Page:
A Texas mother is complaining that she was unfairly kicked off a flight after she tried to breastfeed her son to settle him down for the flight.
Thirty-three-year-old concert pianist and cancer researcher Mei Rui was traveling with her 2-year-old son and her elderly parents from Houston to Manhattan on Dec. 8.
The family never made it to New York, however. She was told she was no longer allowed to travel on the flight for noncompliance to the instructions of the staff.
According to Rui, she was trying to settle her son down by breastfeeding him, knowing he would otherwise cry and disturb everyone on the plane. They had already been delayed on the tarmac for over three hours.
When staff told her to stop and buckle her son in as the plane was about to leave, she asked for a couple more minutes and the incident escalated.
Her family was offered a full refund.
Spirit Airlines removed Rui by first telling all of the passengers on the plane to get off, and then refusing to let her back on.
It was the second time passengers had had to get off the already delayed plane.
According to Rui, originally from Shanghai, her elderly father collapsed afterward from the stress, she wrote in a Facebook post.
The airline, Spirit Airlines, and Rui provide different accounts of the incident.
The incident occurred after a three-and-a-half-hour delay to her flight from Texas to Manhattan due to ice on the plane. The passengers first had to wait patiently inside the plane as it was de-iced.
It is not clear how long the passengers had to wait on the tarmac in their seats, but one account suggests two or three hours. Rui said her son was already tired having woken up at 3 a.m. to catch the 6:30 a.m. scheduled flight on Friday morning.
With the flight finally ready to leave, the passengers had just re-embarked the plane, according to Rui, and she started to breastfeed her son, hoping it would settle him into a sleep and ensure a peaceful journey for herself and other passengers.
A flight attendant then told her she had told to stop breastfeeding because the plane was about to take off.
However, Rui claims that the doors to the plane were still open.
“I asked for just a couple more minutes to finish because if he woke up at that point he would have made a lot of noise,” Rui said, according to the Washington Post. “I said, ‘I promise I’ll finish before you close the plane’s door.’”
In the meantime, she claims, the flight attendant went back to the front of the plane and conferred with a colleague.
Rui said she “didn’t want to cause any trouble,” so she pulled her son off and “forced-buckled” him into the seat.
He began crying as she had anticipated.
“It’s not like I was resistant, I put him in the seat,” she said. “If they had shown a little compassion, it wouldn’t have happened, they didn’t have to let it escalate.”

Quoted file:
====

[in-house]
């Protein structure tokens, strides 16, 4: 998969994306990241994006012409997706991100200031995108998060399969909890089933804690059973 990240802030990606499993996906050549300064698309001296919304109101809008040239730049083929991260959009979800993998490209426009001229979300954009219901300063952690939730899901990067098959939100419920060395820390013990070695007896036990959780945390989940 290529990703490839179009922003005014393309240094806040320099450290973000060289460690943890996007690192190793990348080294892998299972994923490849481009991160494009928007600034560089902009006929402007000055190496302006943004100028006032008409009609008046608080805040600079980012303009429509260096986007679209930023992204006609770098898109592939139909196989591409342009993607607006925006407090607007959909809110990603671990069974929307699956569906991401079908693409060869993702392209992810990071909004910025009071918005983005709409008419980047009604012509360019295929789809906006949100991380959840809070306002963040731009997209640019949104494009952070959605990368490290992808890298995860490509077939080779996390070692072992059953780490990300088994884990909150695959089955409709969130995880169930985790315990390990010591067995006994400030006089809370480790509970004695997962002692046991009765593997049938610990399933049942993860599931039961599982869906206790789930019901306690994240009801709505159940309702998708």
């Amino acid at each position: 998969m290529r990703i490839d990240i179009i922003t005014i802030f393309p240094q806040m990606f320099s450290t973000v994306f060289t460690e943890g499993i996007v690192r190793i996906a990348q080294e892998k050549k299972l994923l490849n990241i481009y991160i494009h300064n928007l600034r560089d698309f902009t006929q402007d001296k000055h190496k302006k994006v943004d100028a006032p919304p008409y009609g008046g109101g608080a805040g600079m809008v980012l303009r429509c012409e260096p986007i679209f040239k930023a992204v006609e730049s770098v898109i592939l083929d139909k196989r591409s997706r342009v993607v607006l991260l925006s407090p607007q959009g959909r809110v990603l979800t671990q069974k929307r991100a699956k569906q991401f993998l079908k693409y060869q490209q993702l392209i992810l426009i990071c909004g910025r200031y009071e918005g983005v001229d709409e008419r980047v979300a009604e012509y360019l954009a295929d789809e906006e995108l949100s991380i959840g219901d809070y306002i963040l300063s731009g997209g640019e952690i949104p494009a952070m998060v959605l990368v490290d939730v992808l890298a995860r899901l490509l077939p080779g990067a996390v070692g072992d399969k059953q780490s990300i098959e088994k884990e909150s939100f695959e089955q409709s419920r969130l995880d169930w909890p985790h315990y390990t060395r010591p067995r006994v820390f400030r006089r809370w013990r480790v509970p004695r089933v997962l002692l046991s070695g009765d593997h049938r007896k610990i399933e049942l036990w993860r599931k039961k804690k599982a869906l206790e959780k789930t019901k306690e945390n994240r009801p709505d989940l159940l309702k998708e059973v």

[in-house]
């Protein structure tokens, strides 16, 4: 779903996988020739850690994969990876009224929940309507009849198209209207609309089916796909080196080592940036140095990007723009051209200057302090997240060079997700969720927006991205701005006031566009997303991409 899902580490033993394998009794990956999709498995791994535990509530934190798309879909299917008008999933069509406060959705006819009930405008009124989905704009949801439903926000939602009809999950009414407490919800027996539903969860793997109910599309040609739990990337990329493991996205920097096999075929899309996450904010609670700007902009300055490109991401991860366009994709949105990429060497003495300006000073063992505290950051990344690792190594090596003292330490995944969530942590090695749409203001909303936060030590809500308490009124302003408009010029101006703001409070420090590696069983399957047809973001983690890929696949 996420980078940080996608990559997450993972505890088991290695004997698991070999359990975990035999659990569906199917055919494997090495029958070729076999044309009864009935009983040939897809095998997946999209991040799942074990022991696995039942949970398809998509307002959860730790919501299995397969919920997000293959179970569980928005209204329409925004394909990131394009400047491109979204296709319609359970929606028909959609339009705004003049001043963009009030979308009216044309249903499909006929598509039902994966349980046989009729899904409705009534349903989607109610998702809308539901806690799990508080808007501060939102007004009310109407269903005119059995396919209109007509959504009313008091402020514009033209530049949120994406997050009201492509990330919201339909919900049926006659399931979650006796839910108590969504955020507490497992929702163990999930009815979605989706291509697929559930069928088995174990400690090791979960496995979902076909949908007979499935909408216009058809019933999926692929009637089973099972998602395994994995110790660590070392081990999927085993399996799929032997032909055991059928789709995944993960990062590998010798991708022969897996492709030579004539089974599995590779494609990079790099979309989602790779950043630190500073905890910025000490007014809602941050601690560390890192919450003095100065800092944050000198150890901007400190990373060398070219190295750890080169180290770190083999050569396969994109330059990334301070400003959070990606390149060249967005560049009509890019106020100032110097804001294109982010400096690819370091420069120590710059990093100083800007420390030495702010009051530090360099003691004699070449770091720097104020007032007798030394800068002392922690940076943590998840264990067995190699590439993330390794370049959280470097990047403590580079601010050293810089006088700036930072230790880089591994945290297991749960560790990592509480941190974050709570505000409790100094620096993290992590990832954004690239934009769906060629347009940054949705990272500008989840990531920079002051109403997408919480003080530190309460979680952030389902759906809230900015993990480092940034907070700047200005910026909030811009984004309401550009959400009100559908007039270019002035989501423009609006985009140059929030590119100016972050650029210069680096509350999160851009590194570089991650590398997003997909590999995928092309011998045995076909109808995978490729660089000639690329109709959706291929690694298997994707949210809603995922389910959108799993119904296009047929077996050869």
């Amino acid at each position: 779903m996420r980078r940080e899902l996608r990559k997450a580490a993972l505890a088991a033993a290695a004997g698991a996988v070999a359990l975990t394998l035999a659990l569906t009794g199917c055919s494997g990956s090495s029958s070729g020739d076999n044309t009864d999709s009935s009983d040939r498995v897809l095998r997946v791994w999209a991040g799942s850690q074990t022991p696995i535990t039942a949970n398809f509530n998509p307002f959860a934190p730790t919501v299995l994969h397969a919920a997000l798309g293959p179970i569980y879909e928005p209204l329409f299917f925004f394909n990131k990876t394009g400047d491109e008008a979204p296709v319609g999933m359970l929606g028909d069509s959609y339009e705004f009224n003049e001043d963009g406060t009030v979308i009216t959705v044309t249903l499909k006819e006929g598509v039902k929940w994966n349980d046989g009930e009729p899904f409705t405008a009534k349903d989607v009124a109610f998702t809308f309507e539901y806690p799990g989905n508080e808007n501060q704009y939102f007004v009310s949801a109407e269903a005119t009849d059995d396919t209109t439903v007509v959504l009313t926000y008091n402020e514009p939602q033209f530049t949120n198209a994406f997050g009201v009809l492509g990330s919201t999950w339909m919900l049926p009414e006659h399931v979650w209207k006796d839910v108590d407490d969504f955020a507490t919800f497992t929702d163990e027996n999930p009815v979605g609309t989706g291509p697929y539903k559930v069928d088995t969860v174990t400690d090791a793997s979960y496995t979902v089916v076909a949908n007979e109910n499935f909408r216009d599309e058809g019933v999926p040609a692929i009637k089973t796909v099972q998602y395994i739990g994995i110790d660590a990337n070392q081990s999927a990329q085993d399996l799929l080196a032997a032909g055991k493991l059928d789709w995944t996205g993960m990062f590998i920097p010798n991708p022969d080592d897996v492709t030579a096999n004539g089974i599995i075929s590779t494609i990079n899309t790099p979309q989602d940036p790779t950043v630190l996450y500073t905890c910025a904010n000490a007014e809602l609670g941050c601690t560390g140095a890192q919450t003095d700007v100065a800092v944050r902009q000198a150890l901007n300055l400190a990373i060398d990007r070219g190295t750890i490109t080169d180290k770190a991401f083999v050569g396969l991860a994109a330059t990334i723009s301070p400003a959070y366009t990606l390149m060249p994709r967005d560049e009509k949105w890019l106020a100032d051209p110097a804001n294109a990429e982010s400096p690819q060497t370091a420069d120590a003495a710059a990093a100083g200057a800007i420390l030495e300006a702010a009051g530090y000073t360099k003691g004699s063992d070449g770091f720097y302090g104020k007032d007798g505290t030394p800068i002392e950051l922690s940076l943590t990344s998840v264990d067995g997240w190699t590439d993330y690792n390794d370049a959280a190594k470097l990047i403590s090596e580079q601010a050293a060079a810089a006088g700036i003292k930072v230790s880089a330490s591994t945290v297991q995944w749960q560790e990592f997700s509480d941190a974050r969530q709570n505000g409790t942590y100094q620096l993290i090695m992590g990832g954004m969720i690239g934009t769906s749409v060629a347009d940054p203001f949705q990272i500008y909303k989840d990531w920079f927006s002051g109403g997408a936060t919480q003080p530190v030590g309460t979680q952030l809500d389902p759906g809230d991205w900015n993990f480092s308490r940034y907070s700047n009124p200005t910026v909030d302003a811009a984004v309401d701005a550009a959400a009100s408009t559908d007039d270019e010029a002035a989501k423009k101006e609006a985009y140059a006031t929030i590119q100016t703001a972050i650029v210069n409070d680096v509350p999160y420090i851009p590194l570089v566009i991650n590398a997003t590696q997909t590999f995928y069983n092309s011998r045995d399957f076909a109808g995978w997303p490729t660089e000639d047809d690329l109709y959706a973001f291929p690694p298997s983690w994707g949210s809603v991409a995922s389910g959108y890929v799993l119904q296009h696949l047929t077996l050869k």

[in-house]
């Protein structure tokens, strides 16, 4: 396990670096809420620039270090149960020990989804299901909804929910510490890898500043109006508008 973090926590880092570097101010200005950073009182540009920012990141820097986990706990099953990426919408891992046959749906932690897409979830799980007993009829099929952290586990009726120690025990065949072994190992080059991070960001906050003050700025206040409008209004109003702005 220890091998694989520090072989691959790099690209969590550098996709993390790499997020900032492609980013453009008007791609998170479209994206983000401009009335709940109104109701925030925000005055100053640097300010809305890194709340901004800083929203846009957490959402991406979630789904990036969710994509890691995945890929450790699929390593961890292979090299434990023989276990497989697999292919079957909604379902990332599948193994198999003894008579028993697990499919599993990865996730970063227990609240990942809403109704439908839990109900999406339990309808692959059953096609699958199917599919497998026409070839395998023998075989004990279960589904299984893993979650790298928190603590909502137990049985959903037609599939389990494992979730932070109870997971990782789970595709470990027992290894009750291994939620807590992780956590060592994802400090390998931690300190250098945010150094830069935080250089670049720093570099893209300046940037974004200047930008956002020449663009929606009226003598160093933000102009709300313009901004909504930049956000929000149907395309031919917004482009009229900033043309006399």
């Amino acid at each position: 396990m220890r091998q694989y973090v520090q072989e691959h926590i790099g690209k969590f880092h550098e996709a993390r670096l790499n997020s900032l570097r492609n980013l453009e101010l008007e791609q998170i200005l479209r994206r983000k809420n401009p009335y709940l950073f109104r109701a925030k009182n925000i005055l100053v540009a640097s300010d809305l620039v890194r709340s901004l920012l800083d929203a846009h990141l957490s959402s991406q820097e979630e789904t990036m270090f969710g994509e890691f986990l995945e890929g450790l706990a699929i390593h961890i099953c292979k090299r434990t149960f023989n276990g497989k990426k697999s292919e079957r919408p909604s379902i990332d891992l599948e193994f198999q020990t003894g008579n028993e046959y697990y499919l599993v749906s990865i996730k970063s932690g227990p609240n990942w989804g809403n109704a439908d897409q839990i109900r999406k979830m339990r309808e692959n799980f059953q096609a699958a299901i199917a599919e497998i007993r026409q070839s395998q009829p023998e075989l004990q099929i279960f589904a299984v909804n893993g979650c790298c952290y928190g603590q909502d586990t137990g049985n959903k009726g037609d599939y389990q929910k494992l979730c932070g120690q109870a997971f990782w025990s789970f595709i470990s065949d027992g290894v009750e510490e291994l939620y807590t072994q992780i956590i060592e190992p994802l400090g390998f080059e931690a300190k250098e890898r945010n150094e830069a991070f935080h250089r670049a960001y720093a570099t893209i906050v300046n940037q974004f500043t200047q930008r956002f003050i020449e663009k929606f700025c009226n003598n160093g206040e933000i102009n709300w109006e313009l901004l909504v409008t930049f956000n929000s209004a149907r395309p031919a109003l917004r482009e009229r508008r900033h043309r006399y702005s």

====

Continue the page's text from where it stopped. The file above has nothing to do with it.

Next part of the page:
The flight attendants then returned, and she was then told she needed to leave the plane.
According to Rui, she then began to question the reason for this request.
The airline disputes Rui’s account, and is adamant that “no one was removed for breast feeding”
In a statement, Stephen Schuler director of communications at Spirit said, “The passenger failed to comply with crew instructions by not being safely buckled and secured for takeoff after being asked repeatedly to do so.”
“As for the door, the reports from the crew indicate the door was closed at the time of the incident.”
Schuler noted that FAA regulations and airline policies require all passengers stay seated and buckled during takeoff and landing.
“As a courtesy, we’ve issued a full refund to the customer in question,” said Schuler.
Rui was met with by police on exiting the airplane and photographed by a fellow passenger.
One passenger, Holly Barton, wrote on Facebook: “Flight attendants were so rude to her and tried to kick her off, even though the plane wasn’t moving or even about to move. After the woman refused to get off, they made everyone get off the plane for a SECOND time only to not allow this woman to get back on.
“Does Spirit not understand that 2 year olds cannot sit still in a seat belt for 3+ hours? He was well behaved for the first two hours, but does that not count? Was calling the police necessary?”
According to flight records, the flight left 4 hours and 20 minutes late.
Rui filmed some of the conversations with airline staff on her phone and uploaded them to Facebook, together with descriptions of events (the posts were publicly available until the afternoon of Dec. 11).
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